NPC 2018: What are the greatest challenges for a first-year principal?
New school leaders may bring plenty of enthusiasm to the job, but reality sometimes sets in quick.
In a Thursday afternoon session at the 2018 National Principals Conference in Chicago, Tanya Dockery, principal of Timber Ridge Elementary School in Killeen, Texas, discussed the challenges of being a first-year principal.
She said she started the year with passion and enthusiasm — noting, “I’m an elementary person, so I’m full of enthusiasm” — but then reality set in. After being prepared for data digs and innovative learning and feeling that everything was going to happen all in that first year, she often found herself sweeping the cafeteria after student assemblies.
“This is what they didn’t tell you in grad school,” she joked.
“I knew data. I knew it,” she said in reference to the sense that she would take her school from good to great quickly. She also thought she knew about having school culture, and about leadership.
But beyond her earlier revelation about helping sweep the cafeteria, she also noted that a major reality check came when a hurricane hit Texas the day before school started, damaging the roof over the main hallway. Students couldn’t go through it as a result of the need for repairs.
There were also changes brought on by the Every Student Succeeds Act, requiring her to build a campus plan she didn’t necessarily agree with. And she noted that being a principal means also sometimes living with components of the existing campus plan from a predecessor, realizing that not all teachers are happy to greet a new principal, and that not all parents are happy about the decisions of the prior principal and are cautious.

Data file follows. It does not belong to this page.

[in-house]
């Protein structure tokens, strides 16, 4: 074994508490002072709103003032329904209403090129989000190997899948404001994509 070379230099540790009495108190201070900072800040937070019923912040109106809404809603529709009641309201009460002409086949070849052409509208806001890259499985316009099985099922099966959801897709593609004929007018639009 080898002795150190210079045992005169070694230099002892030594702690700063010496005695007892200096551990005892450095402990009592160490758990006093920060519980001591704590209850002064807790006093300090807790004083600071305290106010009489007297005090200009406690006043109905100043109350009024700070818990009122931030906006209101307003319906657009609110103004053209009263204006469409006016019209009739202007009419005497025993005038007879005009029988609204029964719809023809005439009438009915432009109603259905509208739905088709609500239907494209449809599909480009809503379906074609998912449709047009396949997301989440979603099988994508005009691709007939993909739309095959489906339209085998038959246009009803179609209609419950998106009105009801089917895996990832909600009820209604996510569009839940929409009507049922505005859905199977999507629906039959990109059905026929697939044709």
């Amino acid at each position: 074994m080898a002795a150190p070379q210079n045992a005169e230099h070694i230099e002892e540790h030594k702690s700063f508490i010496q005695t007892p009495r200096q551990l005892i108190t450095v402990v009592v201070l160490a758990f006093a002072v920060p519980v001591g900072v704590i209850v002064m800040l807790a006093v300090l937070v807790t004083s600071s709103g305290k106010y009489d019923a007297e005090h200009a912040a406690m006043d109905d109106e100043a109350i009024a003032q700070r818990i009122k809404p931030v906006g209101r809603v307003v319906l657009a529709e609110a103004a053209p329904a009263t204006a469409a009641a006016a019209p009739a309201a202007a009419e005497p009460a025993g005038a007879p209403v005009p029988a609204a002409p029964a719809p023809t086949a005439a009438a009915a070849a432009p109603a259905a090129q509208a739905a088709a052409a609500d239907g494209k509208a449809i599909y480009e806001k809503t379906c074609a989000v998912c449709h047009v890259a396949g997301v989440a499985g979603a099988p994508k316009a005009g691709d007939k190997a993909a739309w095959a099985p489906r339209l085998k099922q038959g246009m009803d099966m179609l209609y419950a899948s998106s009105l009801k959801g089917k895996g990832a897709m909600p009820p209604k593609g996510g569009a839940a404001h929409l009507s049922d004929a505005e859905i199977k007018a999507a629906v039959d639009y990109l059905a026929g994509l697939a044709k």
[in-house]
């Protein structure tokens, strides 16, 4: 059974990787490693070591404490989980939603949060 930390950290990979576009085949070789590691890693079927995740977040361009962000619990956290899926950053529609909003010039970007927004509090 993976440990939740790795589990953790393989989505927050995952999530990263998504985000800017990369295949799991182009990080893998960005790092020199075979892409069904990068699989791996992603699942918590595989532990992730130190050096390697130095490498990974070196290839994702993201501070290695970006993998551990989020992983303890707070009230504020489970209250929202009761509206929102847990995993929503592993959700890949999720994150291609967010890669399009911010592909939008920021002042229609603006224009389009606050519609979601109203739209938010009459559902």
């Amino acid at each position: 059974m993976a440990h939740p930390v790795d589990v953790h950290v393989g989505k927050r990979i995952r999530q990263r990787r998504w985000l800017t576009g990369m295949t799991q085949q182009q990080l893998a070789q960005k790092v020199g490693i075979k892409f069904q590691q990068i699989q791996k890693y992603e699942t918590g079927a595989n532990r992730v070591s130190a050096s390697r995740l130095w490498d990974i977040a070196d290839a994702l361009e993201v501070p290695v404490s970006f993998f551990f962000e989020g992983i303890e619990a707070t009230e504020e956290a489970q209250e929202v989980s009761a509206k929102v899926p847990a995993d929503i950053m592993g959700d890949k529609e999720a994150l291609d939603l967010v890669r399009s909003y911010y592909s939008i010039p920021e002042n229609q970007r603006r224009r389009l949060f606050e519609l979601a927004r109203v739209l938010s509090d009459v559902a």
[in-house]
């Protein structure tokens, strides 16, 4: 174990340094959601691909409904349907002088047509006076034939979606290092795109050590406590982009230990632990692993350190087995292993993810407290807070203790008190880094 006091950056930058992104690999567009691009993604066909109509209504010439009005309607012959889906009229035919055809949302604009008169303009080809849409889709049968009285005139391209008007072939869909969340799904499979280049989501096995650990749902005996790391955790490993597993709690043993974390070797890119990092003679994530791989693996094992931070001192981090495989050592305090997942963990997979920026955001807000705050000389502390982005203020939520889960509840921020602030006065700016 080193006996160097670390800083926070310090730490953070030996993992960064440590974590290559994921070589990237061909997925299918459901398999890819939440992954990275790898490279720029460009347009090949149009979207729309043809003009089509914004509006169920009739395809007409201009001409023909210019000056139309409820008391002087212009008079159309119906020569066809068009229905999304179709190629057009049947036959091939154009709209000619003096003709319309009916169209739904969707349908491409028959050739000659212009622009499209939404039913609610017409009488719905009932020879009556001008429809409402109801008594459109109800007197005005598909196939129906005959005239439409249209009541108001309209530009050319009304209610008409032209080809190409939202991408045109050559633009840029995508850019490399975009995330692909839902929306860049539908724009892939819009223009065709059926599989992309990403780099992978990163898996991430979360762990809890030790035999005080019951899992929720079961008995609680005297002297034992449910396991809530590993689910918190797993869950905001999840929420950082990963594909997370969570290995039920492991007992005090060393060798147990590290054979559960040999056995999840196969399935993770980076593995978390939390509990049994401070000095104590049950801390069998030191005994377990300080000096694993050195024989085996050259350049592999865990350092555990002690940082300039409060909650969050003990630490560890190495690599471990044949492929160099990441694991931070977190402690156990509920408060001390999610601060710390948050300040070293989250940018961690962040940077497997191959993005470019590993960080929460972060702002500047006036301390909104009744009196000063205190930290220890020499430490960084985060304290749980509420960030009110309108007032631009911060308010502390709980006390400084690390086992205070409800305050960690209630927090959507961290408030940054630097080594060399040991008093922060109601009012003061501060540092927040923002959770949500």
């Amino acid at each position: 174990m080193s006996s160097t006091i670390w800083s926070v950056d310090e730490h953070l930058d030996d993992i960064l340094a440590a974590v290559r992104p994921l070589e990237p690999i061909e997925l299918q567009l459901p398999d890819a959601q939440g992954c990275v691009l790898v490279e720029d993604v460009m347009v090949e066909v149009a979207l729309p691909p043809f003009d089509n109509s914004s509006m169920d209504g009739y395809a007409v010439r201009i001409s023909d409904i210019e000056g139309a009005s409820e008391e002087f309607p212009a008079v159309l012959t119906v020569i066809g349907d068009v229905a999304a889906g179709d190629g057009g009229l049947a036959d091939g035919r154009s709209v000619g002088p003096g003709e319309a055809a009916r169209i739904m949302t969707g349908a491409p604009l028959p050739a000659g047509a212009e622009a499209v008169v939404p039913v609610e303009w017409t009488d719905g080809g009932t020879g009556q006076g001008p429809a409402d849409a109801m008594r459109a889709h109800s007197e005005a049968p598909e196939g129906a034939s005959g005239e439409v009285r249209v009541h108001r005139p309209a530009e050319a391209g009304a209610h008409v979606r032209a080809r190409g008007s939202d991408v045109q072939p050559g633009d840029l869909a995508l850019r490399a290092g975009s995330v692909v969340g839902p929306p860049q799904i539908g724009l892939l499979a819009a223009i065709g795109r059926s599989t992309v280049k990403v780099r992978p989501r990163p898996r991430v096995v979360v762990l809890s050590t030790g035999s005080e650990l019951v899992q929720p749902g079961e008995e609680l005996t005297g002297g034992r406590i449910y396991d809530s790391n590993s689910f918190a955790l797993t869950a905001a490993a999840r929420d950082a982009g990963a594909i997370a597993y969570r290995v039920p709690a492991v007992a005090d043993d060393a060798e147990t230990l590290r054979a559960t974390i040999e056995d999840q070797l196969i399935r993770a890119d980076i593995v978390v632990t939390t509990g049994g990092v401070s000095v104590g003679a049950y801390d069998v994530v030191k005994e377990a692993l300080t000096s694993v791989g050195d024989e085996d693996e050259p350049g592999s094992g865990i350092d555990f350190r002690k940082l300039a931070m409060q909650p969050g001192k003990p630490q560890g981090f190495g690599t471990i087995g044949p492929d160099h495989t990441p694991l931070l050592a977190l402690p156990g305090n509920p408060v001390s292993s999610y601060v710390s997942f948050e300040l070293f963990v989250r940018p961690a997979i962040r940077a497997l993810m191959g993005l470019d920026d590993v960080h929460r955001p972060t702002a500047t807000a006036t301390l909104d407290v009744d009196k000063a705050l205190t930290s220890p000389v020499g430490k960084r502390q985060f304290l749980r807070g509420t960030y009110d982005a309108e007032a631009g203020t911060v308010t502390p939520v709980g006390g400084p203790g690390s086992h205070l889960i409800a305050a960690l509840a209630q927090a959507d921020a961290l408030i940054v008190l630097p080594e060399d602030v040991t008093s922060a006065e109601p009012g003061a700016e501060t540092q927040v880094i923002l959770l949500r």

But she had a great mentor principal from a school across town, and a district-level executive director assigned to oversee her school. "I had a lot of support, but you have to know where to find it,” she said.
Attendees discuss challenges and solutions
With that, Dockery turned things over to those in attendance, asking them to form groups at their tables and pull blocks from assorted Jenga games, each labeled with various first-year principal challenges to discuss. At my table sat Chris Renner, principal at Delaware Trail Elementary School in Indiana, and Travis Fanning, Carla Brosnahan and Sheri McCaig — assistant superintendents from the Cypress Fairbanks Independent School District in Texas.
Below are the issues they discussed.
Master schedule changes
At the elementary level, these challenges aren't necessarily that deep. But parents might not want their children moved — they like the teacher they have. In some cases, it's best to start by switching around the last students who registered that year. That scenario is an easier explanation for parents when enrollment necessitates that new classes be added. Beyond that, the class assignment changes can be randomized so nobody feels like they specifically moved a student. But administrators must also be wary that they run the risk of creating a class with a lot of new students with a new teacher, with no one being familiar with the school or area.